A recent report from the Pew Hispanic Center sheds new light on the value of immigration to the U.S. economy—even in the midst of a recession. The report, which examines the impact of the housing market’s boom-and-bust cycle on minorities and immigrants in the United States, found that the latest housing “bust” which began to unfold in 2005 has had less of an impact on immigrant homeowners than on native-born homeowners.
Although immigrants are still less likely to own homes than the native-born (just as native-born blacks and Latinos are less likely to own homes than native-born whites), rates of homeownership have declined faster for the native-born than for immigrants since the onset of the current housing crisis. The findings of the Pew report are a far cry from the shrill claims of anti-immigrant commentators such as Rush Limbaugh, who not long ago helped propagate the fabricated claim that the crumbling of the housing market was precipitated in no small part by millions of undocumented immigrants defaulting on subprime mortgages.
According to Pew, the homeownership rate among the native-born population peaked at 71.5% in 2004 and dropped to 70.0% in 2008—a decline of 1.5 percentage points. On the other hand, the homeownership rate among immigrants peaked at 53.3% in 2006 and declined to 52.9% in 2008—a decline of less than half a percentage point. Meanwhile, the homeownership rate for Latino immigrants in particular has yet to decline at all in the face of the housing crisis, having peaked at 44.7% in 2007 and stayed the same in 2008.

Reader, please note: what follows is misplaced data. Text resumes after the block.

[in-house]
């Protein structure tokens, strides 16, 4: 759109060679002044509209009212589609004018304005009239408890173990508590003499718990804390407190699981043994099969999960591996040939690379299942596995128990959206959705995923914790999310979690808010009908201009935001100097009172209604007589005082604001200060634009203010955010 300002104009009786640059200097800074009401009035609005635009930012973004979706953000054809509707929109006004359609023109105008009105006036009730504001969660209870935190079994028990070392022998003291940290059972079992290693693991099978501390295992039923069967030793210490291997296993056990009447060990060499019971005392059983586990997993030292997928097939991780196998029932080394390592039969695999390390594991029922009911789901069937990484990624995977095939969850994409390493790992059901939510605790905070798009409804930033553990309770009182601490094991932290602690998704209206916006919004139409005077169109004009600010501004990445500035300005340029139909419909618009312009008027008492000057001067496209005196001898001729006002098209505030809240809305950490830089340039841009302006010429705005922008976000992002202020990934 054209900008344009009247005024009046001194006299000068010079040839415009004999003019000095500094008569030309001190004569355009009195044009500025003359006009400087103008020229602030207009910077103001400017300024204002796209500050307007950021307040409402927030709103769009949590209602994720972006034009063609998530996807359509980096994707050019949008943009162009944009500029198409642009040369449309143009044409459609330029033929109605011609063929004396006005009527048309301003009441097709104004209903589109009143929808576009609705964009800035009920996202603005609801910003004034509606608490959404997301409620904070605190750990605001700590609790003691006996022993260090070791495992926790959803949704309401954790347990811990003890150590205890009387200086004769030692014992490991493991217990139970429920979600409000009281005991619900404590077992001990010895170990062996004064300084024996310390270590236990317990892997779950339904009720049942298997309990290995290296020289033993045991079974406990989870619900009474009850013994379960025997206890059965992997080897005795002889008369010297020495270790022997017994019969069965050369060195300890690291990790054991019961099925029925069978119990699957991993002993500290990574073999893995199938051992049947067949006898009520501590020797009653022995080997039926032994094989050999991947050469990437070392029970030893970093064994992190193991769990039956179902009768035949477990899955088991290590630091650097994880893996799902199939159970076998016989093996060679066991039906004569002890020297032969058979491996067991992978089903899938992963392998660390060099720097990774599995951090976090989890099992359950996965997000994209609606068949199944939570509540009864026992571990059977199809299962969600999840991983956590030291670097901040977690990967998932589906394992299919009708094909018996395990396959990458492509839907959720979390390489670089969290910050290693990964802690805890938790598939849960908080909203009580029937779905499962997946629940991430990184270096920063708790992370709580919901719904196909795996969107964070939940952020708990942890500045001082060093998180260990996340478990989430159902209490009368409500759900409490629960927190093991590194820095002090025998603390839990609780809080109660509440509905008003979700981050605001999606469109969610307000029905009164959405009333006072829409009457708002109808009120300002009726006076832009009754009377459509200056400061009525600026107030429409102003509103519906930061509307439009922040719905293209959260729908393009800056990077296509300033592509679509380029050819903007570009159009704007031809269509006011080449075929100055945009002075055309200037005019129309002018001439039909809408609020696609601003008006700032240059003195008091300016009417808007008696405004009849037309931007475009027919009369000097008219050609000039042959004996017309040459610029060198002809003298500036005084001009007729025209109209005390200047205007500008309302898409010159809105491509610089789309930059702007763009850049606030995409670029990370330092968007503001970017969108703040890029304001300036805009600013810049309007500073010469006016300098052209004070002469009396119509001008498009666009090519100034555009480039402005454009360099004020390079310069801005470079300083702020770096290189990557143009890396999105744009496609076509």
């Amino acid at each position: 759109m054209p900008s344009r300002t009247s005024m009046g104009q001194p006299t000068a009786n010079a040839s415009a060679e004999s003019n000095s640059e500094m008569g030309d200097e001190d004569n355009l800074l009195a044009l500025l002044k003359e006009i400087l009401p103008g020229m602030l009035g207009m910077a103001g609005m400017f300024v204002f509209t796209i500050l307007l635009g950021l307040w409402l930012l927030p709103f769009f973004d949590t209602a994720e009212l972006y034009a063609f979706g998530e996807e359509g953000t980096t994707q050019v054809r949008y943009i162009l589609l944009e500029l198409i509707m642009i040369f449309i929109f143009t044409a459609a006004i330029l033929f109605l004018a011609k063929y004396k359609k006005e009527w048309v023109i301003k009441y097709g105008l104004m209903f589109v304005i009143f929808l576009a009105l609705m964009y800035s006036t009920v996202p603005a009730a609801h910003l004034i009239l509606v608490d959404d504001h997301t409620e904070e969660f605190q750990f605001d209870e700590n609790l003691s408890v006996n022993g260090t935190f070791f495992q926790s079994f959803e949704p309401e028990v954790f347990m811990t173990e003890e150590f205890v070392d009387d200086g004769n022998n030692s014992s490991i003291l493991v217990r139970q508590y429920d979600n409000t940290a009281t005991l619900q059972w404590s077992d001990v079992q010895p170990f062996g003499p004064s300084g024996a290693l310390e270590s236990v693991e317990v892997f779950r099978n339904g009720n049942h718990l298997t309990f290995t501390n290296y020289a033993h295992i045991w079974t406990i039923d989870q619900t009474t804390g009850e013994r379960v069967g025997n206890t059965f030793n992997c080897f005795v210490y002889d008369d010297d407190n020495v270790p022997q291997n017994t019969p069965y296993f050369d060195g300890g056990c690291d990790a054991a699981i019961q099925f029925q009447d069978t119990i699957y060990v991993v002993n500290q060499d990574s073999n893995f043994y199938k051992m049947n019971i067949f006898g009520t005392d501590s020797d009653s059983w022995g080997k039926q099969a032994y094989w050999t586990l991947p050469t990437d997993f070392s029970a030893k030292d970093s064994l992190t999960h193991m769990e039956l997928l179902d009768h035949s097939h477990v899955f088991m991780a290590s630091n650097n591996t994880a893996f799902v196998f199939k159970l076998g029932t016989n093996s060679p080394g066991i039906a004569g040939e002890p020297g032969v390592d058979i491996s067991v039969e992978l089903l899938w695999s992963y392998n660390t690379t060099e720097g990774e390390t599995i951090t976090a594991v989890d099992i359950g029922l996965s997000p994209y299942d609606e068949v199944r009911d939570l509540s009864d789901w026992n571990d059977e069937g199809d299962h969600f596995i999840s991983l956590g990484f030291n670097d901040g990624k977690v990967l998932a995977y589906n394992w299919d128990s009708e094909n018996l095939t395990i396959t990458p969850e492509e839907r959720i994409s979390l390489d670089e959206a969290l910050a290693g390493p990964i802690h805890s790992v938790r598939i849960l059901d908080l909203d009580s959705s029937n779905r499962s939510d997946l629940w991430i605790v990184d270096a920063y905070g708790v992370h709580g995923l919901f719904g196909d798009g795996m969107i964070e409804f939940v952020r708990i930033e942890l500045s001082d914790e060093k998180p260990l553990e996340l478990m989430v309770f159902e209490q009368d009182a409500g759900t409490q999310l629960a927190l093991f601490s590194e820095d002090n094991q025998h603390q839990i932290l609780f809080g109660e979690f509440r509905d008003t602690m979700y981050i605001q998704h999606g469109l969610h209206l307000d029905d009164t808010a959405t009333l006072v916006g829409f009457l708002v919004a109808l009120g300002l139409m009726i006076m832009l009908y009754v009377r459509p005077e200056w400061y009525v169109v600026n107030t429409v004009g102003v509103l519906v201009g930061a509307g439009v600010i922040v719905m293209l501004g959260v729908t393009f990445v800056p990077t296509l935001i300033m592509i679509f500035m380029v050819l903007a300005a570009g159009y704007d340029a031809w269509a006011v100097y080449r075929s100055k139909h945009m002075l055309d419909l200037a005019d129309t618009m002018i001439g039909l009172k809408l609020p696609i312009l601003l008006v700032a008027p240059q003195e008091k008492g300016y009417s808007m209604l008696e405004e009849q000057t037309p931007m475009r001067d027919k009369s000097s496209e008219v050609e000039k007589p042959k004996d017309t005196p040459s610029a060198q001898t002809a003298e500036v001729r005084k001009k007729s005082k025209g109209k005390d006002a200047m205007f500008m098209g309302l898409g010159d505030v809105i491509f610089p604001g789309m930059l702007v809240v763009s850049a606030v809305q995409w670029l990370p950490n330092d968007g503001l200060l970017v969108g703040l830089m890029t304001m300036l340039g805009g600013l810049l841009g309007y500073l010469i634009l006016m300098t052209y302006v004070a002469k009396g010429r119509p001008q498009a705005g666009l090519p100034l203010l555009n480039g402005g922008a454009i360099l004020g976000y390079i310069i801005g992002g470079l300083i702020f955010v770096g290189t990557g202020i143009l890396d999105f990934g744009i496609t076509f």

As report co-author Rakesh Kochhar told the Washington Post:
“Contrary, perhaps, to common perception, immigrants have not really fared as badly as one might have expected. The forces of assimilation seem alive and well and have guided them through the troubles in the housing market.”
Among serious researchers of immigration, these findings come as no great surprise. Dowell Myers, a demographer at the University of Southern California, has documented the dramatic rise over time in homeownership rates among Latino immigrants in California: from only 16.4% of those who, as of 2005, had been in the United States for less than 10 years, to 64.6% of those who had lived here for 30 or more years. Myers points out that, in the decades to come, immigrants will play a crucial role in “buying homes from the increasing number of older Americans. Immigrants will clearly be important in leading us out of the current housing downturn.”
While anti-immigrant activists continue to rant that immigrants are responsible for everything from swine flu to pot holes to global warming, an inconvenient truth remains: as the native-born population of the United States grows older, immigrants are becoming increasingly important as U.S. workers, U.S. taxpayers, U.S. consumers—and U.S. homebuyers.
Photo by woodleywonderworks.